About this CUNY Adjunct Incubator Project

As part of a research project supported by the CUNY Adjunct Incubator, Sarah Coluccio, an Adjunct Lecturer in the English Program at Queens College, is developing a research project "Private Lives, Public Literacies" which examines archival documents, case studies, and current library programming to not only learn how the New York Public Library was an invaluable resource to patrons at the turn of the 20th century, but also how those lessons can be utilized to improve the libraries of today.

This project aims to explore the history of literacy as it relates to the New York Public Library (NYPL), which serves Manhattan, Staten Island, and the Bronx. (Brooklyn is served by the Brooklyn Public Library or BPL, and Queens by Queens Library, known as QBPL.) New York’s public libraries were founded in the second half of the 19th century to serve the general public and provide them with access to books and other materials. Within the first several decades of its official opening in the 1890s, NYPL was offering programs such as Story Time, where librarians read to and with young children, and ESL classes for non-native English speakers. They also worked in conjunction with schools to offer class visits to branches, acquainting children with library services and providing designated space and time for students to do research and get assistance from librarians. Special collections of books and other materials in multiple languages were offered, as were reading programs for children who did not speak English. Bookmobiles served as traveling libraries for under-served and low-access neighborhoods, so that all those who wished to be able to read (or learn to do so) could, regardless of living situation, income, or literacy level.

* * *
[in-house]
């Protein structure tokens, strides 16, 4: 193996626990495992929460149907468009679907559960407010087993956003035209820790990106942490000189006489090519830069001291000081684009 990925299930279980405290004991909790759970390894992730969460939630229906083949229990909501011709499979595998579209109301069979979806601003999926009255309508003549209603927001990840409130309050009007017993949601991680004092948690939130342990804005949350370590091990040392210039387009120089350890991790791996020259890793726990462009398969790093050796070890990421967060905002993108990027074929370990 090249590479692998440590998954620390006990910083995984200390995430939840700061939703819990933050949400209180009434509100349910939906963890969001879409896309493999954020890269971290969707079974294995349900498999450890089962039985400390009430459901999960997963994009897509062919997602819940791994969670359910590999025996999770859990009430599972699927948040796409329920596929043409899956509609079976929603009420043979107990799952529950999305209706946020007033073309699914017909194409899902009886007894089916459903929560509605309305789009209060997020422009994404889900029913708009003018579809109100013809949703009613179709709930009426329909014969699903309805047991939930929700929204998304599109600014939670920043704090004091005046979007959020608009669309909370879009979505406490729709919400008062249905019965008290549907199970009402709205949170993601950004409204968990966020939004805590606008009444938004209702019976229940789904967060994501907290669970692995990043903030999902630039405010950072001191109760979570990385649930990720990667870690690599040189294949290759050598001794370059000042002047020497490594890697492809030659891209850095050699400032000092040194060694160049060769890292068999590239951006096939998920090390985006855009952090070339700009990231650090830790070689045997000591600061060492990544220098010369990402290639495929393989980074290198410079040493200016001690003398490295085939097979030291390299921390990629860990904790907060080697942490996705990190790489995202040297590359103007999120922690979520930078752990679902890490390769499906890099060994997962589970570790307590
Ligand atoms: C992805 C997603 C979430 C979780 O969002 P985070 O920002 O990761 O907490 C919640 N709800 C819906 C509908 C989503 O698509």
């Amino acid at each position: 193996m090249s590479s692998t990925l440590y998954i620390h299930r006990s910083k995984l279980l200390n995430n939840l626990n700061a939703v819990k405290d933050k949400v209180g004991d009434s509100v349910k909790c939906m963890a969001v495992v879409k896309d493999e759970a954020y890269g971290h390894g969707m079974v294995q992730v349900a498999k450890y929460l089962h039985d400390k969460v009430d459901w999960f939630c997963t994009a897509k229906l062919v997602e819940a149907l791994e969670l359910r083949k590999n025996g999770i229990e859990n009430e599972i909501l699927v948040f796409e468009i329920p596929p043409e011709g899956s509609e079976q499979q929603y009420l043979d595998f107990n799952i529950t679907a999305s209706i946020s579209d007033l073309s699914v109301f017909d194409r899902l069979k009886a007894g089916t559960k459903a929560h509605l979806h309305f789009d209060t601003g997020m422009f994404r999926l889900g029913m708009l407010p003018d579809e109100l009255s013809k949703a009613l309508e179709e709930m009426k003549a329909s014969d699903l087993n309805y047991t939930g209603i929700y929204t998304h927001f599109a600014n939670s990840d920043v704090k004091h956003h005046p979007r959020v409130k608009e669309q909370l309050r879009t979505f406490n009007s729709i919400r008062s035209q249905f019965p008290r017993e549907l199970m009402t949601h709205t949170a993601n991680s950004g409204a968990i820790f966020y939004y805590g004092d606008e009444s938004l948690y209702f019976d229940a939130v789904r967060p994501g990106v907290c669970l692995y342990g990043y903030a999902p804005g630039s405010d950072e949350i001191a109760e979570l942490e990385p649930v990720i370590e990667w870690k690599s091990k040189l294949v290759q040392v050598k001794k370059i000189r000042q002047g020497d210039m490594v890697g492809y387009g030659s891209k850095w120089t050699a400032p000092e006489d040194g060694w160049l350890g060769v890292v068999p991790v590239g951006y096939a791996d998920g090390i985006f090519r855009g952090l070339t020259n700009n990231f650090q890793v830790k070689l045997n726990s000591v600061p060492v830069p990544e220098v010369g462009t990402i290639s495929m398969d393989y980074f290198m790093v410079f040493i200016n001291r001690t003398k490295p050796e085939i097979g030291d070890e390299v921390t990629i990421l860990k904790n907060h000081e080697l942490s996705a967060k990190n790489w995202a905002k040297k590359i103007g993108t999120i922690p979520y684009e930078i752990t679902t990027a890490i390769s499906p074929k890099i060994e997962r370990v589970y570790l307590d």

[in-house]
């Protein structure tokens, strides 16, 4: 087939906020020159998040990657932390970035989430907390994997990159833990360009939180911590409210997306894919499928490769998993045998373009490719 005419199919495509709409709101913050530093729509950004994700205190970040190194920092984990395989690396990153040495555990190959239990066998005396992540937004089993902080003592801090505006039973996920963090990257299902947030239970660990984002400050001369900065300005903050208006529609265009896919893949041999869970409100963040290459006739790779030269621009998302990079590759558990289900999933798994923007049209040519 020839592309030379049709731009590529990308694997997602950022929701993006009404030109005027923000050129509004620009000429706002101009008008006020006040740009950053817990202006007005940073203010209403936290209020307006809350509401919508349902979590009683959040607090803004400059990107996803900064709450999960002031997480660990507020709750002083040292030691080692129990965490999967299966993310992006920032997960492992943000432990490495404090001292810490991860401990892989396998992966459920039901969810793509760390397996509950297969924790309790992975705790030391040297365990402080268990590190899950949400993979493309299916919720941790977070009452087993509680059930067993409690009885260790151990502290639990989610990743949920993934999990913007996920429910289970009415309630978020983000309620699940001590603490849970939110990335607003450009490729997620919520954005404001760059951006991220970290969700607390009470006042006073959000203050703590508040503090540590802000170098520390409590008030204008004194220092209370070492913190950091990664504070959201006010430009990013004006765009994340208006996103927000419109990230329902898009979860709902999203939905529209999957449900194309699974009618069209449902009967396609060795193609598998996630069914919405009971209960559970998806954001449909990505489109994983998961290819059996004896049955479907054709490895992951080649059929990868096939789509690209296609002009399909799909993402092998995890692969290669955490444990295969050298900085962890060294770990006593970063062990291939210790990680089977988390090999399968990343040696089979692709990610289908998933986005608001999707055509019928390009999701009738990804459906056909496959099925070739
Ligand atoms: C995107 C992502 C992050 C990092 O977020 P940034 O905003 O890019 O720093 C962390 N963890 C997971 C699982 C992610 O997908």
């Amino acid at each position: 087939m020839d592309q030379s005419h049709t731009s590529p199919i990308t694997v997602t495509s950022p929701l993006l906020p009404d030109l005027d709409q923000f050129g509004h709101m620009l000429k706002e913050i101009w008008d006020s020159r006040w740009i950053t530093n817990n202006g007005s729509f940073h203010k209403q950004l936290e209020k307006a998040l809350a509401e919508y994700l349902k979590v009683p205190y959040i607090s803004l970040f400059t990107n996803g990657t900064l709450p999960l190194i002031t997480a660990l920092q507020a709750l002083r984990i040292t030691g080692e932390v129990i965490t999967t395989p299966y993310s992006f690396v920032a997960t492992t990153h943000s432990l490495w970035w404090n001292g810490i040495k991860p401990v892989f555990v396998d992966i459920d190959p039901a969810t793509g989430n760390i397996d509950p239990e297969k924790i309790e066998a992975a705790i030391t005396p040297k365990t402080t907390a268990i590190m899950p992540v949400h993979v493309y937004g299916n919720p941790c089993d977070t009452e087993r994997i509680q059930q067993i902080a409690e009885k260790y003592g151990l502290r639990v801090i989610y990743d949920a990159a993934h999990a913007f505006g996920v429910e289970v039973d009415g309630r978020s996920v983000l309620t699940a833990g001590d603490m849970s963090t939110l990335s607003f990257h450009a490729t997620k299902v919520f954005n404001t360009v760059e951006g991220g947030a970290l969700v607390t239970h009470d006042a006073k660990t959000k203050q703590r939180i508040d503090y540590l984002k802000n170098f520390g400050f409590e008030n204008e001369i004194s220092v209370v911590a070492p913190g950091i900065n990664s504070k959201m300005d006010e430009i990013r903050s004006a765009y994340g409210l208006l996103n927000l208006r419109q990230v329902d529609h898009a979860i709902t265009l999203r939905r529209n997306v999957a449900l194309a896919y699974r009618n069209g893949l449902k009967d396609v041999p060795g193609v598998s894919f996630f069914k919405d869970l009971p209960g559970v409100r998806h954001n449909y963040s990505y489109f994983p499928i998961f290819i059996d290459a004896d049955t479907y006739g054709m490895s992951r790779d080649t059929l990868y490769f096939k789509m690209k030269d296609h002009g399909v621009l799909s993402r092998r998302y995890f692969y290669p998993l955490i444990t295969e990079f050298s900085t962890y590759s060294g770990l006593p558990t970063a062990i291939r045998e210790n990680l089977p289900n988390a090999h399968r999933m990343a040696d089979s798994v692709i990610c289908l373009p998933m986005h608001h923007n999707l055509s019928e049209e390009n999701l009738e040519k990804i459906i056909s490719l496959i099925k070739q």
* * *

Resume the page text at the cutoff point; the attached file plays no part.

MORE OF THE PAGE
Today, these services are offered ten-fold at every public library location in all five boroughs, along with programs to prepare patrons for citizenship, academic, and professional exams, adult and children’s ESL courses, homework help and tutoring, resume building workshops, GED classes, and much more. While it’s clear that the public libraries of NYC have always been about more than just reading, providing a myriad of educational and literacy services to members of the general public essentially from their inception in the late 19th century, they have also come a very long way in just over 100 years.

This project is part of the CUNY Adjunct Incubator and is co-sponsored by the Center for the Humanities and the Gittell Urban Studies Collective at the Graduate Center, CUNY.

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